Contributing factors : preventable causes of foodborne illness
Advanced Search
Select up to three search categories and corresponding keywords using the fields to the right. Refer to the Help section for more detailed instructions.

Search our Collections & Repository

All these words:

For very narrow results

This exact word or phrase:

When looking for a specific result

Any of these words:

Best used for discovery & interchangable words

None of these words:

Recommended to be used in conjunction with other fields



Publication Date Range:


Document Data


Document Type:






Clear All

Query Builder

Query box

Clear All

For additional assistance using the Custom Query please check out our Help Page


Contributing factors : preventable causes of foodborne illness

Filetype[PDF-6.97 MB]

Select the Download button to view the document
This document is over 5mb in size and cannot be previewed
  • English

  • Details:

    • Description:
      Learn about contributing factors to outbreaks and how you can identify them during outbreak investigations.

      • Each year, more than 800 foodborne illness outbreaks are reported in the United States.

      • More than half of these are linked to restaurants.

      What Are Contributing Factors?

      Contributing factors are behaviors, practices, and environmental conditions that lead to outbreaks. Knowing the contributing factors can help us stop outbreaks and prevent future ones.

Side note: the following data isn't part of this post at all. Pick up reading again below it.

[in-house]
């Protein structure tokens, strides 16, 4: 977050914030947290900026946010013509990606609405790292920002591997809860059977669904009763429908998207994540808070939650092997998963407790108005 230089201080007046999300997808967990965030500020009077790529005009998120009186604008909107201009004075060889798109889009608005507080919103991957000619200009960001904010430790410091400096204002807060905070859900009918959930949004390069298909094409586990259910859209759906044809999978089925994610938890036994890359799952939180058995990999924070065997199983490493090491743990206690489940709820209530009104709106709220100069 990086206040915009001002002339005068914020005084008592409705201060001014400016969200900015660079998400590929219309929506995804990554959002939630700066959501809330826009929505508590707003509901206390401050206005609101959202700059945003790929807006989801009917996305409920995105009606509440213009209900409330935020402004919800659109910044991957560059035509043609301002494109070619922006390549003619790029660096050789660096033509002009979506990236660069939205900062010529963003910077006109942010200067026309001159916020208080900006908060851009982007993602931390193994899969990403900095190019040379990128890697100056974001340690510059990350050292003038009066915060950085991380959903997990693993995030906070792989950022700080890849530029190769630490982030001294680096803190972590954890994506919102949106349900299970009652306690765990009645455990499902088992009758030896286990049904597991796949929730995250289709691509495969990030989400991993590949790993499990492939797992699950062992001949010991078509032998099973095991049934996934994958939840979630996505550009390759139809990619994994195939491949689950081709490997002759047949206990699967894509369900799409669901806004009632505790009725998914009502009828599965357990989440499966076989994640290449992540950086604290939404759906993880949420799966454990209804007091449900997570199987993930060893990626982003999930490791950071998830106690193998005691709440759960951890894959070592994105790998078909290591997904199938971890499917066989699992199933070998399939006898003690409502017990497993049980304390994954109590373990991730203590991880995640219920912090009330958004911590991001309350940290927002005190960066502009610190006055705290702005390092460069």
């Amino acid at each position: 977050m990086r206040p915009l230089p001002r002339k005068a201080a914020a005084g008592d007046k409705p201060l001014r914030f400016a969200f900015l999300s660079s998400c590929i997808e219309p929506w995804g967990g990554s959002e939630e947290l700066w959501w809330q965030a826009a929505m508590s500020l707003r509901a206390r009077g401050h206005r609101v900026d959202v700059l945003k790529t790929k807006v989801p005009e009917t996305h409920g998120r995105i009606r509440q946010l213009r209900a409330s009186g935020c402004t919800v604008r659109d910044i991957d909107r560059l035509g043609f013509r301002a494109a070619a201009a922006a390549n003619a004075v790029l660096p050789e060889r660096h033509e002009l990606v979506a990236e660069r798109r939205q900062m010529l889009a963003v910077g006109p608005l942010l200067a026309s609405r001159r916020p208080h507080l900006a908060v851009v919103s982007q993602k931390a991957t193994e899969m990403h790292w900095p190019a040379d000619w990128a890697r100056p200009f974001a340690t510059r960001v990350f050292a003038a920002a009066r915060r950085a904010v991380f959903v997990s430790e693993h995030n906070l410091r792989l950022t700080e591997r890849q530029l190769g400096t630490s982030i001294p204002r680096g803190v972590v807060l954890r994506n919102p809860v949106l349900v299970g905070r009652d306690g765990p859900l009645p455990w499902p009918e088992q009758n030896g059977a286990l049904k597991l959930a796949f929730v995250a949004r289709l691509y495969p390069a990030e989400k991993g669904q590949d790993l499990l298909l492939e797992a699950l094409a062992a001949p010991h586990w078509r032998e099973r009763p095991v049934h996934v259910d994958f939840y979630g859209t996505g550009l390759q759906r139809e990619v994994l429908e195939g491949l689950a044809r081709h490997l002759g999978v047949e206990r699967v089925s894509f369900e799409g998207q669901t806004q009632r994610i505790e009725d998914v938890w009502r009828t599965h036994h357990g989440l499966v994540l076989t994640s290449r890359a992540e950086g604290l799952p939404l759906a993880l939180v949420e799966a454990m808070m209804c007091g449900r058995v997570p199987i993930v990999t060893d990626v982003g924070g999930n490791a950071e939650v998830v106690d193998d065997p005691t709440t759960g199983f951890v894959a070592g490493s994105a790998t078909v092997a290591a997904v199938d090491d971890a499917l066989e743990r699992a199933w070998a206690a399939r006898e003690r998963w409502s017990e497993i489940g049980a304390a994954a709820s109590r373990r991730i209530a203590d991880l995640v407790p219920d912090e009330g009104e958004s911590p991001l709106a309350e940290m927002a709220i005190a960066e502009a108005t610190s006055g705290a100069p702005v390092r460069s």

There are 3 types of contributing factors.

      • The first type is contamination (pathogens and other hazards getting into food). A sick food worker handling food with their bare hands is one example of a food preparation practice that contributes to contamination.

      • The second type is proliferation (pathogens in food growing faster). Food held in a refrigerator that is too warm is one example of a food preparation practice that contributes to proliferation.

      • The third type is survival (pathogens surviving a process to kill or reduce them). Food not cooked long enough or to a hot enough temperature are two examples of food preparation practices that contribute to survival.

      Publicaton date from document properties.

    • Document Type:
    • Main Document Checksum:
    • File Type:

    Supporting Files

    • No Additional Files

    More +

    You May Also Like

    Checkout today's featured content at